The Japanese yen is becoming more widely used in international transactions. This growth is due to its stable purchasing power and Japan’s increasing importance in the world economy. However, contrary to speculation, a recently released economic report says there is no indication the yen will replace the U.S. dollar as a key international currency.

Ramon Moreno, a senior economist for the Federal Reserve Board of San Francisco, reports Japan’s total share in world trade rose from 3% to 8% between 1960 and 1994, compared with the U.S. share of 14% in 1994. Japan also has maintained the lowest inflation rate among industrialized countries (2.5%) since 1980, making the yen popular for its stability.

This growth in world trade has not caused a correlating increase in the use of the yen. Several indicators show the yen is still not as widely used as the dollar or even the German deutschemark, though Japan holds roughly the same share in world trade as Germany.

For example, the yen’s share in invoicing Japan’s own exports was 40% in 1994 and in imports was 20%; this is well below the deutschemark’s share in Germany’s exports of 80% and in imports of 50%. The report also looked at the yen’s share in international financial transactions, which was 24% in 1995, compared with the dollar’s 83% share (shares total 200% because the measure totals sales and purchases).

Further, the factors that have stimulated international use of the yen may become less important in the future, the report says. Emerging market economies are increasing their own shares in world trade, which may stunt Japan’s growth. Also, East Asian countries (such as South Korea) that historically trade more with Japan are beginning to diversify markets – Japan’s share of South Korea’s trade fell from 24% in 1960 to 20% in 1994.


While demand for platinum continues to increase in the jewelry industry, supply may not be able to keep up. The worldwide supply was expected to reach 4.85 million ounces at the end of 1996, some 140,000 ounces below the 1995 total. In the meantime, demand for the precious metal continues to rise in the jewelry industry.

The “Platinum 1996 Interim Review” by Johnson Matthey PLC, a major platinum refiner and supplier, attributes the 3% drop in platinum supply to a 14% decline in Russian exports (to 1.1 million ounces). In August 1996, the control over precious metal exports from Russia changed hands, from a special committee overseeing exports to the Ministry of Finance. The report speculates this change contributed to the decline in exports.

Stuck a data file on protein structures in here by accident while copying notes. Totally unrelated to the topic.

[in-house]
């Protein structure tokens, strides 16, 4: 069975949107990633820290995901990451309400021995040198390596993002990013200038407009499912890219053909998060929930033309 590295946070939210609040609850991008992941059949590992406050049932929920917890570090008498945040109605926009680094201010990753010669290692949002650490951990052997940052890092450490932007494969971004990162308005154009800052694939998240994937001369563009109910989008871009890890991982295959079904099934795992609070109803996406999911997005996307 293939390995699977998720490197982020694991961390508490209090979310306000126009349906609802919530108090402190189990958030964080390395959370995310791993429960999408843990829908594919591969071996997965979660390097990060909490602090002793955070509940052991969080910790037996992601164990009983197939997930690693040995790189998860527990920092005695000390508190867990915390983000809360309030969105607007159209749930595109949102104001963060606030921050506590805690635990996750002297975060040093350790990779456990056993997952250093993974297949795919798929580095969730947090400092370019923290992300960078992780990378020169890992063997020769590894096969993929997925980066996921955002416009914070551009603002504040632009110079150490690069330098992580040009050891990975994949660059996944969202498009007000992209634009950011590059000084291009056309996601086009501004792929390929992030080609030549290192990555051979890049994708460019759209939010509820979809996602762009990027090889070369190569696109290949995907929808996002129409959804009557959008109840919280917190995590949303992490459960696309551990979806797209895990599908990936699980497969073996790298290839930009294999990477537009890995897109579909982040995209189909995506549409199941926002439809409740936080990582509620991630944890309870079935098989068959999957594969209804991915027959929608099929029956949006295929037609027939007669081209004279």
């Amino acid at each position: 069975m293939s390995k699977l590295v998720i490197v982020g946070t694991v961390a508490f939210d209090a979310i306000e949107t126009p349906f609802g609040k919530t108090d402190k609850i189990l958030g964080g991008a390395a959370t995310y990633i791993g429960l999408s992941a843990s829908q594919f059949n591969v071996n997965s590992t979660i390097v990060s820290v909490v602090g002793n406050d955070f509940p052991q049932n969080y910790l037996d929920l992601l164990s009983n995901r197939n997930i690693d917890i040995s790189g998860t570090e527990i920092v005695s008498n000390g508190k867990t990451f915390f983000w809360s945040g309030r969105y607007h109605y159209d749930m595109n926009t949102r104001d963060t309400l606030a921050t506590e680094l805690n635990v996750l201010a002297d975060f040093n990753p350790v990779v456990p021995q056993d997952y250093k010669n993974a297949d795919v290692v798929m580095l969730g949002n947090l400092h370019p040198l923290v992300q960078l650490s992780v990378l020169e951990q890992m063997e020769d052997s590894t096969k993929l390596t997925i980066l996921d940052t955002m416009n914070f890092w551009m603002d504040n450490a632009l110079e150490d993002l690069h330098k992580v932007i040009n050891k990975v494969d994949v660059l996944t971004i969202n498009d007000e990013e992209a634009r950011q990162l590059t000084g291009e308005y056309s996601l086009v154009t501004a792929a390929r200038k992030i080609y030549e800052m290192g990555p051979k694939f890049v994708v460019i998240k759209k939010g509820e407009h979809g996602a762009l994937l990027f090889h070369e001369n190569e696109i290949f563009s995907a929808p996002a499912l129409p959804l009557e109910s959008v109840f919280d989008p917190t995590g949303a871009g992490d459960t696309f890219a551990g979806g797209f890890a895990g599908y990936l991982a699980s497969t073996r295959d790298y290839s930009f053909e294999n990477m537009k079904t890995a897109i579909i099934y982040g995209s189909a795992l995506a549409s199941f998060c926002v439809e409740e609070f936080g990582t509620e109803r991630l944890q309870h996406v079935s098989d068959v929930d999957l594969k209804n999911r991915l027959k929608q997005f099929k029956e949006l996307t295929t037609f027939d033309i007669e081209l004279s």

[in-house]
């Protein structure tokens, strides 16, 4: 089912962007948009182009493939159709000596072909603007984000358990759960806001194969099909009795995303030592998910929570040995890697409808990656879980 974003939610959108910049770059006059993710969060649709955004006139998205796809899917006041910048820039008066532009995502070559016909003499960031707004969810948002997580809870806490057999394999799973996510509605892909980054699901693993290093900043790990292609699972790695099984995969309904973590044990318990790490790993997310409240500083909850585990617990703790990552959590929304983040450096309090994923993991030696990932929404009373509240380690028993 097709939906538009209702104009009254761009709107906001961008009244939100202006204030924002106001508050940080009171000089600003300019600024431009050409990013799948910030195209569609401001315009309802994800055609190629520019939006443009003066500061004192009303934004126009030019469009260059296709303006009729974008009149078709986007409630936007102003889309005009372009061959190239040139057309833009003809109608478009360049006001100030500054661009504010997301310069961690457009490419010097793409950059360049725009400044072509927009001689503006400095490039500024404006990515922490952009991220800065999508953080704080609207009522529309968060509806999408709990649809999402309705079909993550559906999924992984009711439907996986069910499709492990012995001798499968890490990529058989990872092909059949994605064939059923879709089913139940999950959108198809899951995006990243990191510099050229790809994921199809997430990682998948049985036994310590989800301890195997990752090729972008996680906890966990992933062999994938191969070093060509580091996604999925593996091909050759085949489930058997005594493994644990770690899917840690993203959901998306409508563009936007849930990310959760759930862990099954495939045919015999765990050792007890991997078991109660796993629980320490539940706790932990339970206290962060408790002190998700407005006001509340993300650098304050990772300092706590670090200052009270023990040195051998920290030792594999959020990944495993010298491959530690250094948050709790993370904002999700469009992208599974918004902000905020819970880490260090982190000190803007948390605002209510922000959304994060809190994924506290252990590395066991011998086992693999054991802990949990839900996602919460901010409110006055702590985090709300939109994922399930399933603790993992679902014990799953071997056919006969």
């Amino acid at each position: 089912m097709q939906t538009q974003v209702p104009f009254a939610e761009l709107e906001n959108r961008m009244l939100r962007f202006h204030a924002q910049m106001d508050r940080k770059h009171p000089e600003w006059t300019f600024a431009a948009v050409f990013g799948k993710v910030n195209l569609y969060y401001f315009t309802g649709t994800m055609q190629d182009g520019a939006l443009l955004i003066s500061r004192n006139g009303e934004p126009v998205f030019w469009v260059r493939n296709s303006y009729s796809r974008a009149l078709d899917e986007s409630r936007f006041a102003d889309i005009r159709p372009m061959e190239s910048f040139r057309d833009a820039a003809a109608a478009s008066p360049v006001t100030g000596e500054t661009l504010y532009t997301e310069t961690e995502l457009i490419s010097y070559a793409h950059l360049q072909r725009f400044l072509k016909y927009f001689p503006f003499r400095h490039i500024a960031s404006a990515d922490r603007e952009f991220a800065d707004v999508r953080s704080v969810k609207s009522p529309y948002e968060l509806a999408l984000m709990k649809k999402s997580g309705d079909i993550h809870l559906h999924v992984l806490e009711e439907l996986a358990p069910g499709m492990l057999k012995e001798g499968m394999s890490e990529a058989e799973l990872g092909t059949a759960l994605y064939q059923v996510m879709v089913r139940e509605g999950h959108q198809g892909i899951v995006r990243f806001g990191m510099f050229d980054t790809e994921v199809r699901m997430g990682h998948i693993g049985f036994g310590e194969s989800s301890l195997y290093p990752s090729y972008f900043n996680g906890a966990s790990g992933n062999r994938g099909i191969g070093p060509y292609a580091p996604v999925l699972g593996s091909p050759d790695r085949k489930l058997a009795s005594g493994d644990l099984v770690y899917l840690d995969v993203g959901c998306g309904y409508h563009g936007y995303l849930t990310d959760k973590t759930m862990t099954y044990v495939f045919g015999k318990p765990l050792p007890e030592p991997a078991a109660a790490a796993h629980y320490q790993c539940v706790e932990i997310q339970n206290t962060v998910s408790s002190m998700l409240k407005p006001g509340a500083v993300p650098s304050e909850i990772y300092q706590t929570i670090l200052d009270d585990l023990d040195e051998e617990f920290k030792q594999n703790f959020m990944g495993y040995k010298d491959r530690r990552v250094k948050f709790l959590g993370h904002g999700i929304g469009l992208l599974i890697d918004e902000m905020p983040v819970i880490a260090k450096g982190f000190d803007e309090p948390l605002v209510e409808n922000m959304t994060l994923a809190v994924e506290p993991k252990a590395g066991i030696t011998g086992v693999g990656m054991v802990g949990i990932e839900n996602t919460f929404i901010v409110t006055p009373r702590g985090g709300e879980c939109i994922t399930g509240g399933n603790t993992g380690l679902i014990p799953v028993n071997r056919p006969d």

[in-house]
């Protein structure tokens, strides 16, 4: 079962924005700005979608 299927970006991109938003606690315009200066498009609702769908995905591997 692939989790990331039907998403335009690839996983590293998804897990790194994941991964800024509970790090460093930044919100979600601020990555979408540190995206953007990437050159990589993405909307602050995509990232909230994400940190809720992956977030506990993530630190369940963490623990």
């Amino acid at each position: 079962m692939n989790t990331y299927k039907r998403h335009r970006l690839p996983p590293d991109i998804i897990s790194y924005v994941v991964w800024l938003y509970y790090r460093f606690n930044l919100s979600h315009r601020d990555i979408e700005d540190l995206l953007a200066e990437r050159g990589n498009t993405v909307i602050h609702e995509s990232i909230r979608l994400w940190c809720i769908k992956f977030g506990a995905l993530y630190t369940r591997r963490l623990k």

Supply of platinum from South Africa was expected to rise by about 2% to 3.42 million ounces, despite reports of tense labor relations and lower profitability. A sharp decline in the value of the South African rand will mean higher inflation in the long term, the report says, and producers are trying to control costs and raise productivity at existing operations instead of concentrating on expansion.

In the meantime, jewelry manufacturing took the lead among global industries in the demand for platinum. An estimated 1.84 million ounces of platinum was used worldwide in jewelry manufacturing.

Though use of platinum for jewelry was estimated to be 3% higher in 1996 than in 1995, the largest user, Japan, leveled off in its hunger for the metal. After a strong first half in Japan, many manufacturers reported a decline in orders from wholesalers and retailers, especially those selling midpriced jewelry. However, sales of jewelry over 500,000 yen (around US$4,800) rose by 6% in the first half of 1996.

Demand in the rest of the world continued to rise: by 5% in Europe, by 23% in North America and by 7% in the rest of the Western world.

The price of platinum fell to its lowest point since 1994 in the second half of 1996. The price of platinum was $368 per ounce at press time and is expected to range between $370 and $400 over the next six months.


Design is universal. Rarely are trends confined to one country or product category. For example, current popular themes in jewelry, such as nature and celestial motifs, are also popular in home accessories. And the Art Nouveau and Art Deco movements spanned jewelry, furniture and architecture.

Such is the case with white metal, which has become a hot property here and abroad. Sales growth of platinum and sterling silver jewelry is soaring, and silver-toned hardware is a leading fashion story for shoes, belts and handbags.